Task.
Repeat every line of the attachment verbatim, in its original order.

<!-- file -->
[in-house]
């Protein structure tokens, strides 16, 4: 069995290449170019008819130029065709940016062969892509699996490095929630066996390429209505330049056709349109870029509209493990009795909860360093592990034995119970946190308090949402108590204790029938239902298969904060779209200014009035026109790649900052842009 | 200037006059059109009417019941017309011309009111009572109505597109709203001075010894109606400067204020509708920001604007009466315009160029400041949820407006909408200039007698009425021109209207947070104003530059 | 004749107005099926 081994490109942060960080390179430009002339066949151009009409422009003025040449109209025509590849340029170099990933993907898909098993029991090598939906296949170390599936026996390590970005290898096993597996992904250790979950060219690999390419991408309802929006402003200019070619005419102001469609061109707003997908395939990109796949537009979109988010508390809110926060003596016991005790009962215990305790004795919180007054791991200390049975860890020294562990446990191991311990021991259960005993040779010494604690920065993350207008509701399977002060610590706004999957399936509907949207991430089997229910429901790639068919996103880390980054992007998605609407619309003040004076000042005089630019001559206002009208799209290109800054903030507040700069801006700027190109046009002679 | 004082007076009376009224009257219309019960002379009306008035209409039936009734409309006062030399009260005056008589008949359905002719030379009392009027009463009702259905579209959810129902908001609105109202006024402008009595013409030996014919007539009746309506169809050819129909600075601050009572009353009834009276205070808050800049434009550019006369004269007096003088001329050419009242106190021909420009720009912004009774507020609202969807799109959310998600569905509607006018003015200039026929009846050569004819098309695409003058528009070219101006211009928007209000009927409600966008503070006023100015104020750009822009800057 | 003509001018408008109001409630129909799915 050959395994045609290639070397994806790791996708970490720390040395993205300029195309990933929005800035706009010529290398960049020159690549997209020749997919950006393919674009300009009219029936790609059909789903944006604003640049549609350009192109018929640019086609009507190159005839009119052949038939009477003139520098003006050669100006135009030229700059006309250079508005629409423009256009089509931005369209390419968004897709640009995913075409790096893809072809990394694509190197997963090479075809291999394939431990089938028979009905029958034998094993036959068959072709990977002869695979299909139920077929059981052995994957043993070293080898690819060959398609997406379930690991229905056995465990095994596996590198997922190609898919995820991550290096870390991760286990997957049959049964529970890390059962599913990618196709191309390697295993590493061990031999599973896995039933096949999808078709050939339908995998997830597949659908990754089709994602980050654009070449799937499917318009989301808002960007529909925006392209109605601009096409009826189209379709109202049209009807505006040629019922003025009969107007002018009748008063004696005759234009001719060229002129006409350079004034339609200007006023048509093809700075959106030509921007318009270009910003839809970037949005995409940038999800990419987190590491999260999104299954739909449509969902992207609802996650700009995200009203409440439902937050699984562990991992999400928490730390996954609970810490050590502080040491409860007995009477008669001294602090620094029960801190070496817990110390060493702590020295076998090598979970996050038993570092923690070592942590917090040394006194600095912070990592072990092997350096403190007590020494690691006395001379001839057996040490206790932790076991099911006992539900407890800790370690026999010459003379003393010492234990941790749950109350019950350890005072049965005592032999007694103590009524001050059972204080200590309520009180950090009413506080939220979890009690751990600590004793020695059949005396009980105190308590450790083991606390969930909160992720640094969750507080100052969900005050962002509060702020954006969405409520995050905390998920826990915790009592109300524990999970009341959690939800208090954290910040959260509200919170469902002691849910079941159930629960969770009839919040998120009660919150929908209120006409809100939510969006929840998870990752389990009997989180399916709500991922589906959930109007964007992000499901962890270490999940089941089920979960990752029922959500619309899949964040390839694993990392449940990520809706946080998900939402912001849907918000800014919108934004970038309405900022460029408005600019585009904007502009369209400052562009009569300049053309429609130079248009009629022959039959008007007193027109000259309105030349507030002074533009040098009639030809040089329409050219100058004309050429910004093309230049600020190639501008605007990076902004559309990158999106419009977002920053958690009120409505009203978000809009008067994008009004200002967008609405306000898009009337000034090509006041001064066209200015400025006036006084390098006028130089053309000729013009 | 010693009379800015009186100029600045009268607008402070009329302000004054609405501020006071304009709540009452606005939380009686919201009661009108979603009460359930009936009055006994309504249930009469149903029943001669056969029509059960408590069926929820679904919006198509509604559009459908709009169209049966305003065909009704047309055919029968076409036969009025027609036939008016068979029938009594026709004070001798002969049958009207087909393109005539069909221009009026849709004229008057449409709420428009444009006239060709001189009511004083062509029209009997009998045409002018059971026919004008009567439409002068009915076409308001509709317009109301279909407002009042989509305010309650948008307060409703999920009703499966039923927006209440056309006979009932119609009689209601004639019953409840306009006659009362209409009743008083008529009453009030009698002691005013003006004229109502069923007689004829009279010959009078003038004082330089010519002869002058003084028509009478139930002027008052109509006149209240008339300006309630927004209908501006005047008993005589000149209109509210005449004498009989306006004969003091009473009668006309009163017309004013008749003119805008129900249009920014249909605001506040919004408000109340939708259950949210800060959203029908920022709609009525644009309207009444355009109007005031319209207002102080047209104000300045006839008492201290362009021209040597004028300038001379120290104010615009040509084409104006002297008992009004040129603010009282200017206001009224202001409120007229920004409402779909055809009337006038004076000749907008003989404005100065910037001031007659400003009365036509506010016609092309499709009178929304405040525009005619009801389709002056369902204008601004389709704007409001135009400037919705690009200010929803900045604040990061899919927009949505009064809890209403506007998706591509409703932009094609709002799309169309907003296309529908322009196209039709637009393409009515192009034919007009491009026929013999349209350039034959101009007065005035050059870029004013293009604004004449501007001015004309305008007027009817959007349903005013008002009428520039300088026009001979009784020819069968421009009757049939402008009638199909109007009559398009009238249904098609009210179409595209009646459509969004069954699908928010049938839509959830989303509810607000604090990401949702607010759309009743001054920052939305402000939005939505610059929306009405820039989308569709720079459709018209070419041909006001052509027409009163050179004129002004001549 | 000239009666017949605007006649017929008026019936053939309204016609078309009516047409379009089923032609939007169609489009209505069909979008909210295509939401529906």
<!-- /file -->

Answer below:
[in-house]
């Protein structure tokens, strides 16, 4: 069995290449170019008819130029065709940016062969892509699996490095929630066996390429209505330049056709349109870029509209493990009795909860360093592990034995119970946190308090949402108590204790029938239902298969904060779209200014009035026109790649900052842009 | 200037006059059109009417019941017309011309009111009572109505597109709203001075010894109606400067204020509708920001604007009466315009160029400041949820407006909408200039007698009425021109209207947070104003530059 | 004749107005099926 081994490109942060960080390179430009002339066949151009009409422009003025040449109209025509590849340029170099990933993907898909098993029991090598939906296949170390599936026996390590970005290898096993597996992904250790979950060219690999390419991408309802929006402003200019070619005419102001469609061109707003997908395939990109796949537009979109988010508390809110926060003596016991005790009962215990305790004795919180007054791991200390049975860890020294562990446990191991311990021991259960005993040779010494604690920065993350207008509701399977002060610590706004999957399936509907949207991430089997229910429901790639068919996103880390980054992007998605609407619309003040004076000042005089630019001559206002009208799209290109800054903030507040700069801006700027190109046009002679 | 004082007076009376009224009257219309019960002379009306008035209409039936009734409309006062030399009260005056008589008949359905002719030379009392009027009463009702259905579209959810129902908001609105109202006024402008009595013409030996014919007539009746309506169809050819129909600075601050009572009353009834009276205070808050800049434009550019006369004269007096003088001329050419009242106190021909420009720009912004009774507020609202969807799109959310998600569905509607006018003015200039026929009846050569004819098309695409003058528009070219101006211009928007209000009927409600966008503070006023100015104020750009822009800057 | 003509001018408008109001409630129909799915 050959395994045609290639070397994806790791996708970490720390040395993205300029195309990933929005800035706009010529290398960049020159690549997209020749997919950006393919674009300009009219029936790609059909789903944006604003640049549609350009192109018929640019086609009507190159005839009119052949038939009477003139520098003006050669100006135009030229700059006309250079508005629409423009256009089509931005369209390419968004897709640009995913075409790096893809072809990394694509190197997963090479075809291999394939431990089938028979009905029958034998094993036959068959072709990977002869695979299909139920077929059981052995994957043993070293080898690819060959398609997406379930690991229905056995465990095994596996590198997922190609898919995820991550290096870390991760286990997957049959049964529970890390059962599913990618196709191309390697295993590493061990031999599973896995039933096949999808078709050939339908995998997830597949659908990754089709994602980050654009070449799937499917318009989301808002960007529909925006392209109605601009096409009826189209379709109202049209009807505006040629019922003025009969107007002018009748008063004696005759234009001719060229002129006409350079004034339609200007006023048509093809700075959106030509921007318009270009910003839809970037949005995409940038999800990419987190590491999260999104299954739909449509969902992207609802996650700009995200009203409440439902937050699984562990991992999400928490730390996954609970810490050590502080040491409860007995009477008669001294602090620094029960801190070496817990110390060493702590020295076998090598979970996050038993570092923690070592942590917090040394006194600095912070990592072990092997350096403190007590020494690691006395001379001839057996040490206790932790076991099911006992539900407890800790370690026999010459003379003393010492234990941790749950109350019950350890005072049965005592032999007694103590009524001050059972204080200590309520009180950090009413506080939220979890009690751990600590004793020695059949005396009980105190308590450790083991606390969930909160992720640094969750507080100052969900005050962002509060702020954006969405409520995050905390998920826990915790009592109300524990999970009341959690939800208090954290910040959260509200919170469902002691849910079941159930629960969770009839919040998120009660919150929908209120006409809100939510969006929840998870990752389990009997989180399916709500991922589906959930109007964007992000499901962890270490999940089941089920979960990752029922959500619309899949964040390839694993990392449940990520809706946080998900939402912001849907918000800014919108934004970038309405900022460029408005600019585009904007502009369209400052562009009569300049053309429609130079248009009629022959039959008007007193027109000259309105030349507030002074533009040098009639030809040089329409050219100058004309050429910004093309230049600020190639501008605007990076902004559309990158999106419009977002920053958690009120409505009203978000809009008067994008009004200002967008609405306000898009009337000034090509006041001064066209200015400025006036006084390098006028130089053309000729013009 | 010693009379800015009186100029600045009268607008402070009329302000004054609405501020006071304009709540009452606005939380009686919201009661009108979603009460359930009936009055006994309504249930009469149903029943001669056969029509059960408590069926929820679904919006198509509604559009459908709009169209049966305003065909009704047309055919029968076409036969009025027609036939008016068979029938009594026709004070001798002969049958009207087909393109005539069909221009009026849709004229008057449409709420428009444009006239060709001189009511004083062509029209009997009998045409002018059971026919004008009567439409002068009915076409308001509709317009109301279909407002009042989509305010309650948008307060409703999920009703499966039923927006209440056309006979009932119609009689209601004639019953409840306009006659009362209409009743008083008529009453009030009698002691005013003006004229109502069923007689004829009279010959009078003038004082330089010519002869002058003084028509009478139930002027008052109509006149209240008339300006309630927004209908501006005047008993005589000149209109509210005449004498009989306006004969003091009473009668006309009163017309004013008749003119805008129900249009920014249909605001506040919004408000109340939708259950949210800060959203029908920022709609009525644009309207009444355009109007005031319209207002102080047209104000300045006839008492201290362009021209040597004028300038001379120290104010615009040509084409104006002297008992009004040129603010009282200017206001009224202001409120007229920004409402779909055809009337006038004076000749907008003989404005100065910037001031007659400003009365036509506010016609092309499709009178929304405040525009005619009801389709002056369902204008601004389709704007409001135009400037919705690009200010929803900045604040990061899919927009949505009064809890209403506007998706591509409703932009094609709002799309169309907003296309529908322009196209039709637009393409009515192009034919007009491009026929013999349209350039034959101009007065005035050059870029004013293009604004004449501007001015004309305008007027009817959007349903005013008002009428520039300088026009001979009784020819069968421009009757049939402008009638199909109007009559398009009238249904098609009210179409595209009646459509969004069954699908928010049938839509959830989303509810607000604090990401949702607010759309009743001054920052939305402000939005939505610059929306009405820039989308569709720079459709018209070419041909006001052509027409009163050179004129002004001549 | 000239009666017949605007006649017929008026019936053939309204016609078309009516047409379009089923032609939007169609489009209505069909979008909210295509939401529906």